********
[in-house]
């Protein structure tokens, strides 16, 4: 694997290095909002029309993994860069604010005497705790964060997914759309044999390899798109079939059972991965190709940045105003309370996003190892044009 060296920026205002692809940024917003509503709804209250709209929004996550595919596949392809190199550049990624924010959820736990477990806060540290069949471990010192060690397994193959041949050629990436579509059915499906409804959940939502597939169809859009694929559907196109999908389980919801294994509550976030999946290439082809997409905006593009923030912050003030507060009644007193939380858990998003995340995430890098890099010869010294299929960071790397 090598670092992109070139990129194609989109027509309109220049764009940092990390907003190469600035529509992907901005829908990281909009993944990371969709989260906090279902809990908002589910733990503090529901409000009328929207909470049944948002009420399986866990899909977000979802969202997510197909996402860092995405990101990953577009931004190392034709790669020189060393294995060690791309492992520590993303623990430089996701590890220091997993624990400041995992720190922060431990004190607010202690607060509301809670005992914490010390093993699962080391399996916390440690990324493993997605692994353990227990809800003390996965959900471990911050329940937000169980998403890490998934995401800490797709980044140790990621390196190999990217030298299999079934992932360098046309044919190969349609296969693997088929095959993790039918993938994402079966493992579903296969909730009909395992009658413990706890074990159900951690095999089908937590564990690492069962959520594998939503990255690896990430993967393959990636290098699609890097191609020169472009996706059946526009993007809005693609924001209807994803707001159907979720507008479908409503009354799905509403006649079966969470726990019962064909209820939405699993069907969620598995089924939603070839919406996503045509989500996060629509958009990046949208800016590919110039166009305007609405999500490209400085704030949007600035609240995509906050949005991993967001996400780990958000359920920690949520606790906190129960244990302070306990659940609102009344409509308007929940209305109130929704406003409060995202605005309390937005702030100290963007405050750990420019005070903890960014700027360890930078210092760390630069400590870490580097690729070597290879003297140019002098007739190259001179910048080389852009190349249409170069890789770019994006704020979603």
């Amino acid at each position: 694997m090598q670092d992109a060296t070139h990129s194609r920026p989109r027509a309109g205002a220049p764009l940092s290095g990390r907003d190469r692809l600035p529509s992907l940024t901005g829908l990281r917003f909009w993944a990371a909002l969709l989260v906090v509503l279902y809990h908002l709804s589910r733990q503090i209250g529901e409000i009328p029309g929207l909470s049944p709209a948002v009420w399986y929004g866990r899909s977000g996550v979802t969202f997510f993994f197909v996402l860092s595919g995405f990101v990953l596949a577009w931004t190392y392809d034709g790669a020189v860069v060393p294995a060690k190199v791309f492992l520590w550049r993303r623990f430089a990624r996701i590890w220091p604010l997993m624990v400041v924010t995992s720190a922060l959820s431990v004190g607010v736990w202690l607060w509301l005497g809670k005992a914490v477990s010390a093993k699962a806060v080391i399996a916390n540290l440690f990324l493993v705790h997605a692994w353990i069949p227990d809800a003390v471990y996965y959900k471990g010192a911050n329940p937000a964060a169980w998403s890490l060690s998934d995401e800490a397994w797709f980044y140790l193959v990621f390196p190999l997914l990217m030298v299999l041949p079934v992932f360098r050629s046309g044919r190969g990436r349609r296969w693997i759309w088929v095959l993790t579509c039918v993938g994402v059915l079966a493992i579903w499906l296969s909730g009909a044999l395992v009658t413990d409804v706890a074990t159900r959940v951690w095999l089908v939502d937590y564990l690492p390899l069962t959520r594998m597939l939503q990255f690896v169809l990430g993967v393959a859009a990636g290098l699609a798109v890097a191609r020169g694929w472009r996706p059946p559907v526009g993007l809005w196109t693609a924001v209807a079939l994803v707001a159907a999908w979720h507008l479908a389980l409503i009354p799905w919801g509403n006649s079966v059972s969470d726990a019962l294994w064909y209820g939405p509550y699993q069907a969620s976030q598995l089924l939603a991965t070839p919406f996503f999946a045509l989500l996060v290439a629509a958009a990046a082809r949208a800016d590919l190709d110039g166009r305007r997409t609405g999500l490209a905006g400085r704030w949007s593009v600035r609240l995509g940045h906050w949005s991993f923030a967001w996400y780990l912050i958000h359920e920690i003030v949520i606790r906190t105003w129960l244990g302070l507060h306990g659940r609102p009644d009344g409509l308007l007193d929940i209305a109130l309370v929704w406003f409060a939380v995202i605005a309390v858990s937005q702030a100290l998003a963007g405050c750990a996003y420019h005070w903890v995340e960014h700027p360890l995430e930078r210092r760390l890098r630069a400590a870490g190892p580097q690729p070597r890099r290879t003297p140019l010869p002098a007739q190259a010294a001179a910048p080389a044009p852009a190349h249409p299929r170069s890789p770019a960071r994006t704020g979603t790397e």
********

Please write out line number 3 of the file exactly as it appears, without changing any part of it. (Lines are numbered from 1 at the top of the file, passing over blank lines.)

């Amino acid at each position: 694997m090598q670092d992109a060296t070139h990129s194609r920026p989109r027509a309109g205002a220049p764009l940092s290095g990390r907003d190469r692809l600035p529509s992907l940024t901005g829908l990281r917003f909009w993944a990371a909002l969709l989260v906090v509503l279902y809990h908002l709804s589910r733990q503090i209250g529901e409000i009328p029309g929207l909470s049944p709209a948002v009420w399986y929004g866990r899909s977000g996550v979802t969202f997510f993994f197909v996402l860092s595919g995405f990101v990953l596949a577009w931004t190392y392809d034709g790669a020189v860069v060393p294995a060690k190199v791309f492992l520590w550049r993303r623990f430089a990624r996701i590890w220091p604010l997993m624990v400041v924010t995992s720190a922060l959820s431990v004190g607010v736990w202690l607060w509301l005497g809670k005992a914490v477990s010390a093993k699962a806060v080391i399996a916390n540290l440690f990324l493993v705790h997605a692994w353990i069949p227990d809800a003390v471990y996965y959900k471990g010192a911050n329940p937000a964060a169980w998403s890490l060690s998934d995401e800490a397994w797709f980044y140790l193959v990621f390196p190999l997914l990217m030298v299999l041949p079934v992932f360098r050629s046309g044919r190969g990436r349609r296969w693997i759309w088929v095959l993790t579509c039918v993938g994402v059915l079966a493992i579903w499906l296969s909730g009909a044999l395992v009658t413990d409804v706890a074990t159900r959940v951690w095999l089908v939502d937590y564990l690492p390899l069962t959520r594998m597939l939503q990255f690896v169809l990430g993967v393959a859009a990636g290098l699609a798109v890097a191609r020169g694929w472009r996706p059946p559907v526009g993007l809005w196109t693609a924001v209807a079939l994803v707001a159907a999908w979720h507008l479908a389980l409503i009354p799905w919801g509403n006649s079966v059972s969470d726990a019962l294994w064909y209820g939405p509550y699993q069907a969620s976030q598995l089924l939603a991965t070839p919406f996503f999946a045509l989500l996060v290439a629509a958009a990046a082809r949208a800016d590919l190709d110039g166009r305007r997409t609405g999500l490209a905006g400085r704030w949007s593009v600035r609240l995509g940045h906050w949005s991993f923030a967001w996400y780990l912050i958000h359920e920690i003030v949520i606790r906190t105003w129960l244990g302070l507060h306990g659940r609102p009644d009344g409509l308007l007193d929940i209305a109130l309370v929704w406003f409060a939380v995202i605005a309390v858990s937005q702030a100290l998003a963007g405050c750990a996003y420019h005070w903890v995340e960014h700027p360890l995430e930078r210092r760390l890098r630069a400590a870490g190892p580097q690729p070597r890099r290879t003297p140019l010869p002098a007739q190259a010294a001179a910048p080389a044009p852009a190349h249409p299929r170069s890789p770019a960071r994006t704020g979603t790397e």